Hi I have been told I have Cancer twice in my life and spoken to many people who also have. You are sitting across from a Doctor who doesn't know you very well, has lots of other patients, so probably by necessity has to distance themselves, and they just say those 4 little words "Sorry you have cancer" . There a lots of terrible health conditions but for most people the word Cancer has always had connotations of Death, Painful Treatments like chemotherapy, radiation and surgery and Fear. This is still in spite of the fact that so many cancers today are survivable and the doctor is in the midst of telling you this, but you are not simply not listening. You have a million questions but all of a sudden you can hardly speak (for anyone who knows me that is almost an impossibility 🙂 ), and in my case the Doctor had pretty much lost interest, as in most cases he is writing out a referral to an Oncologist and you are no longer a source of revenue for him. Like Alice in Wonderland you have just fallen through a hole into an alternate universe. You go into a form of shock and your mind starts racing with OMG I am going to die, how I am I going to tell my loved ones, how long do I have to live, how much is it going to cost, who am I going to tell first, Mum is going to cry ,am I going to lose my hair, and on and on. In the mean time the Doctor, matter of factly and very impersonally, starts to tell you about your prognosis, treatment options, referrals to other doctors etc. But you are not really listening because your heart is racing and you think you are going to be sick and you have just lost something, that no matter what happens next, you are NEVER going to get back. What you have lost is what I call PEACE of MIND. You have obviously been ill or had symptoms, which has lead you to this place in time. You have either had surgery or already many intrusive tests to determine this prognosis, but from the moment those words are uttered, no matter what the results of your treatments might eventually be, either remission, the prognosis is incurable etc, you have lost this forever, no matter how well you deal with things or how brave you are. It's like the very utterance of those words has switched on some tiny molecule in your brain that can never be switched off. One minute, although you were already either secretly or openly afraid, you go from having a future filled with hope, love, family etc., to one that will again, no matter what the outcome always include Fear of some kind. I liken this Fear to Grief. In fact, the initial feelings are very similar to what you feel when you are told someone you love has died suddenly. You can learn to deal with it, manage it, get counselling for it, certainly try not to let it rule your life,but there are certain triggers like getting any kind of symptom or hearing about someone else with the disease, that somehow, somewhere in the back of your mind that tiny molecule sets off the thought "is it back" or as Arnie puts it "I'll be back" 🙂 and there you are again back to that place where you first heard those 4 little words "Sorry you have cancer". The Good News is that like with grief, you have hopefully learned to get out of that bad headspace quicker. I am not someone particularly afraid of death and I have lived a fairly fearless life. I have taken lot's of risks in life but they were under my control and from that moment forward your life is not in your control, for awhile at least, it is in the hands of Doctors and this dreadful word Cancer and you are about to start a very hard journey. I will blog some more about my Cancer Journey so please stay tuned.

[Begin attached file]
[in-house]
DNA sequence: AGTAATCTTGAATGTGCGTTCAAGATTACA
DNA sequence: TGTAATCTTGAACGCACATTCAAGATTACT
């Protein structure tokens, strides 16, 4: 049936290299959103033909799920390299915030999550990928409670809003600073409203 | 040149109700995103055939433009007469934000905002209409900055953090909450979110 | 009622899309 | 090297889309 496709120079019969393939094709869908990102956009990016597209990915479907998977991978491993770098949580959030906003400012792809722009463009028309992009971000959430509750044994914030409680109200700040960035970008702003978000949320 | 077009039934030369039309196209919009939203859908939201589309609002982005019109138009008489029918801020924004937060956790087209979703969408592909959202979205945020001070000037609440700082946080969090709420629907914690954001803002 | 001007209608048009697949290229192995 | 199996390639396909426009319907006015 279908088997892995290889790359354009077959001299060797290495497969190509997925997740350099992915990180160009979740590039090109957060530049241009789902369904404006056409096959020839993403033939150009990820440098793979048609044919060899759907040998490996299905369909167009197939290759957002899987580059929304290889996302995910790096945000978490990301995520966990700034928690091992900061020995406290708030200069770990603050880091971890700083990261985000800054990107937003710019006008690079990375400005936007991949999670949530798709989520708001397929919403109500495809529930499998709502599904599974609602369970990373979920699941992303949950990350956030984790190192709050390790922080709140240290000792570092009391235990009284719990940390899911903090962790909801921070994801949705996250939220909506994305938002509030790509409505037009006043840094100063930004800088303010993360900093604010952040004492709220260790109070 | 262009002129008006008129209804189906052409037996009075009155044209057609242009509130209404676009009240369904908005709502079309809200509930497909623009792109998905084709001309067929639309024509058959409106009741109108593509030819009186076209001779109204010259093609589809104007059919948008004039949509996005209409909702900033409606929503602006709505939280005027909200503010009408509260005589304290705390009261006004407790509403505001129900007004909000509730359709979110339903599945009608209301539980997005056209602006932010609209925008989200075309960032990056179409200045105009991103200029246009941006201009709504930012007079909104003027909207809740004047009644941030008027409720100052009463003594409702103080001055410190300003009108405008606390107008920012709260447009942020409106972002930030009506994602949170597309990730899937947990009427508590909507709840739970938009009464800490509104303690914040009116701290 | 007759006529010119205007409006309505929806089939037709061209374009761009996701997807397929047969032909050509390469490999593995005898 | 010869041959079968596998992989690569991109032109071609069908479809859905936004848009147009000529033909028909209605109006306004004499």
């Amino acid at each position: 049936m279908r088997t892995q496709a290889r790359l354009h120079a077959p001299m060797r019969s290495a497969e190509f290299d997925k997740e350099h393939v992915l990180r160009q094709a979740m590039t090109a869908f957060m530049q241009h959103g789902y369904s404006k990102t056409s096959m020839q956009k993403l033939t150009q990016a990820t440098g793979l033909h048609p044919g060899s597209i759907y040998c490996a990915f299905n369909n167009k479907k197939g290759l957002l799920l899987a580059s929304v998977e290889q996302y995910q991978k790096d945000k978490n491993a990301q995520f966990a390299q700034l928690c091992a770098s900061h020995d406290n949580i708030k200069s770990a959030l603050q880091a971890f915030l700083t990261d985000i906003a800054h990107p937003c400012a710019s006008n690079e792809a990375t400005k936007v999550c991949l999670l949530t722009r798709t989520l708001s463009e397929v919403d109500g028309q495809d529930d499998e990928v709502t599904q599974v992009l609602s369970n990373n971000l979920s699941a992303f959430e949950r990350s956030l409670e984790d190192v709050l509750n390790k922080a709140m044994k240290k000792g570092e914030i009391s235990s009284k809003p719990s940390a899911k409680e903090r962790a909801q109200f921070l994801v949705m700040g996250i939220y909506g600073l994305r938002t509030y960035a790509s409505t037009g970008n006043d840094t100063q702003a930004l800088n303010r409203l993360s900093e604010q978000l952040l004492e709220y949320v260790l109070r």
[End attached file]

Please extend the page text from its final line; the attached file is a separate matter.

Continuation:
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I had cancer of the uterus 7 years ago. For at least 2 years before that I had bleeding and discharge 24/7. My GP told me that I was too fat, but reluctantly sent me for a pelvic scan. Result came back as fibroids, and he told me it was normal. So, finally after lots of hassling,he referred me to a gyno, and he took some biopsies. That was on the Friday, and he also booked me in for a hysteroscopy for the following Tuesday. I got an urgent call from his rooms on the Monday, asking me to go and see him. He told me that he believed that I had cervical cancer, but to be sure he would send me for a CT scan, and had already made an appointment to see a gyno oncologist on Thursday. No, I didn't have the hysteroscopy on Tuesday, but after seeing the gyno oncologist on Thursday he booked me in for one the following Tuesday. On that Tuesday the gyno oncologist told me then that it was uterine cancer. At this stage then we also went to a new GP that had been recommended to us. He tried to get test results previously but the old GP would not release them. Anyhow, 3 weeks after the hysteroscopy & D & C, I had a modified radical hysterectomy and lymph nodes removed. Followed by 28 days of radiation. I do not have check ups anymore, but because I am 3rd generation cancer, have to have annual colonoscopies, my next one is due this Friday. Also have mammograms every 2nd year too. I was actually quite pleased when I was told I had cancer, at least, and at last I knew what was wrong with all the bleeding. I am now a volunteer for cancer connect and talk regularly with ladies about their uterine cancer and side effects.